More often, licensees of TV formats require some latitude in adaptation. The early licensees of “Big Brother” closely adhered to Endemol’s original. For the most part, the strategy worked. “Big Brother” turned into a sensational hit during its first seasons in Belgium, Britain, Germany, Italy, Poland and dozens of other nations. The original format appeared to be a universal blockbuster—until it reached the United States. When the first season of the American “Big Brother” generated mediocre ratings, Endemol and CBS realized it needed to be revamped for American sensibilities. Kroll was part of the second season production team that reshaped the show. “The idea was to make it much more summer fun, more like ‘Melrose Place’,” he says. CBS and the American production team also sought to “make the show more of a power struggle,” Kroll says, by changing the way housemates were evicted. While the original format had viewers vote on who they wanted evicted, the American team created a position called Head of Household, which one contestant wins each week. The Head of Household receives immunity from eviction for the week, gets to nominate two housemates to get kicked out, and spends the week sleeping in the house’s most luxurious suite—sometimes snuggled up alongside a “showmance” (an on-show romance) companion. CBS went even further, scaling “Big Brother” back from five episodes per week to three, giving the producers more time to edit the enormous pool of footage into dramatic, engaging story arcs. The American overhaul paid off and ratings went up. Now in its 12th season, “Big Brother” routinely wins the summer ratings for CBS.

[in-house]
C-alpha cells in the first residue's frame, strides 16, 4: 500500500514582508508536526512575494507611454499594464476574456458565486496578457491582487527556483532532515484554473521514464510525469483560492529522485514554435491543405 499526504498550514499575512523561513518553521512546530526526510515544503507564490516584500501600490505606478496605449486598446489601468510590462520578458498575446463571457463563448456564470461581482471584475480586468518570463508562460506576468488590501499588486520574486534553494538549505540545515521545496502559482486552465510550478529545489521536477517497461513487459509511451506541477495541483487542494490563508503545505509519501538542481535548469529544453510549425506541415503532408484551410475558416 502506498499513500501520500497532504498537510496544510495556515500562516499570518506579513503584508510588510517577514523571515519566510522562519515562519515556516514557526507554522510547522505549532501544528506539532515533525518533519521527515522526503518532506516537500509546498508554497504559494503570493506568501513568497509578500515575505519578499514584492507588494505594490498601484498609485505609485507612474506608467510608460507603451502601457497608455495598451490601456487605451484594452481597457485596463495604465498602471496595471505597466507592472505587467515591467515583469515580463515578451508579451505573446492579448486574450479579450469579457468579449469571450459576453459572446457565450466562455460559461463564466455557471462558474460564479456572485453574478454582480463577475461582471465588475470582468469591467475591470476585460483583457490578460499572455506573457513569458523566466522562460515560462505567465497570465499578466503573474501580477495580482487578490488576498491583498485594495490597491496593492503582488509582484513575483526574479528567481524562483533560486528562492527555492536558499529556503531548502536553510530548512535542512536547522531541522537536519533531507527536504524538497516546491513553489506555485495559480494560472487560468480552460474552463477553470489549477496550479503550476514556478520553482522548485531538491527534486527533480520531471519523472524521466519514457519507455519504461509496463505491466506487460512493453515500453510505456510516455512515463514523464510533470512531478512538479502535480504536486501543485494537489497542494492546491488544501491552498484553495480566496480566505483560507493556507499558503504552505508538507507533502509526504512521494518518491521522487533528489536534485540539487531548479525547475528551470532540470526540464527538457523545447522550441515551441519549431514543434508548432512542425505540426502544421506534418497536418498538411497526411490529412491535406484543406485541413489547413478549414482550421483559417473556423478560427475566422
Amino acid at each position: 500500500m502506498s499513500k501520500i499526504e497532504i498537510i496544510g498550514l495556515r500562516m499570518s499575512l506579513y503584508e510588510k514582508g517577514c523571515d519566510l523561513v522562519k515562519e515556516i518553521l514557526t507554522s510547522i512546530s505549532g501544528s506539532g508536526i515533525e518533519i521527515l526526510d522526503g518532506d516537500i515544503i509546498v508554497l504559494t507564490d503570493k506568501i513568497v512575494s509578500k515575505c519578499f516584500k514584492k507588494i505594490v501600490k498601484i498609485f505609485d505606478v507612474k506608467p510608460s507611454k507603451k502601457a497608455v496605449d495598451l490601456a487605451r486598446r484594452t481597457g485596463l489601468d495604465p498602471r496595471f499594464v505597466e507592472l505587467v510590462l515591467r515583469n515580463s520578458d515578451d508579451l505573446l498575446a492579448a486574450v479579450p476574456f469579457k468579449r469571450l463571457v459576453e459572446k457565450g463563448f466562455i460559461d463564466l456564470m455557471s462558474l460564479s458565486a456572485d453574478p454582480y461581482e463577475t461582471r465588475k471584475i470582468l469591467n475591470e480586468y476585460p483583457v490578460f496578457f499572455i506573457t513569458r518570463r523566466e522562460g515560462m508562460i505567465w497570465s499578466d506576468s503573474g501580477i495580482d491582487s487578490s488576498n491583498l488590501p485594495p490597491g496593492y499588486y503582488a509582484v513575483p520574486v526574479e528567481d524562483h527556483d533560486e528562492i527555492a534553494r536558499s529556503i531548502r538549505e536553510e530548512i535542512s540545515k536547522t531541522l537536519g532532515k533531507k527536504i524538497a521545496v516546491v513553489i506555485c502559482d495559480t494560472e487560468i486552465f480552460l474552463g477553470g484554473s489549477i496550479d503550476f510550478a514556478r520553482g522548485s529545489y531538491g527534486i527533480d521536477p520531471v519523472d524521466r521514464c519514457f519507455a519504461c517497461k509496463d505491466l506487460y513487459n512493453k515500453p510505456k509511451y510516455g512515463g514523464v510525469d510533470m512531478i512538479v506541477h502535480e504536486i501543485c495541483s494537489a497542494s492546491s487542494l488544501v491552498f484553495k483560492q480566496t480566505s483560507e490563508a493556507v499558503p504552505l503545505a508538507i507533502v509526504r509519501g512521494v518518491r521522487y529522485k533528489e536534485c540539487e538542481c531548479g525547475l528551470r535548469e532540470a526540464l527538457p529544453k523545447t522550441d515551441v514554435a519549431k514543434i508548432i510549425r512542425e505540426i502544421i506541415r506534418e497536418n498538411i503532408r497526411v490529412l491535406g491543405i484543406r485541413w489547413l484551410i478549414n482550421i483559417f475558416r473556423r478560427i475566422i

When the Middle East Broadcasting Center [MBC] licensed “Big Brother,” both parties knew the format would require substantial adaptation to succeed among the 150 million Arabic speakers and many nations that MBC’s satellite reaches. In his outstanding new book “Reality Television and Arab Politics,” Marwan M. Kraidy analyzes the controversial pan-Arab “Big Brother”—retitled “al-Ra’is” (The Boss). Although MBC is Saudi-owned, the satellite network chose to shoot “The Boss” on a resort island belonging to its more socially permissive neighbor, Bahrain. MBC executives also decided to satellite broadcast the show on MBC 2, a slightly edgier satellite station than the family-oriented MBC 1. The network completely redesigned the “Big Brother” house to try to make it palatable to conservative Islamic audiences. The house in Bahrain featured gender-segregated sleeping areas, bathrooms, and prayer rooms. Men and women intermingled only in a shared living room. “We destroyed the format,” one MBC executive told Kraidy. “No touching, no kissing, no sex… two separate prayer rooms!”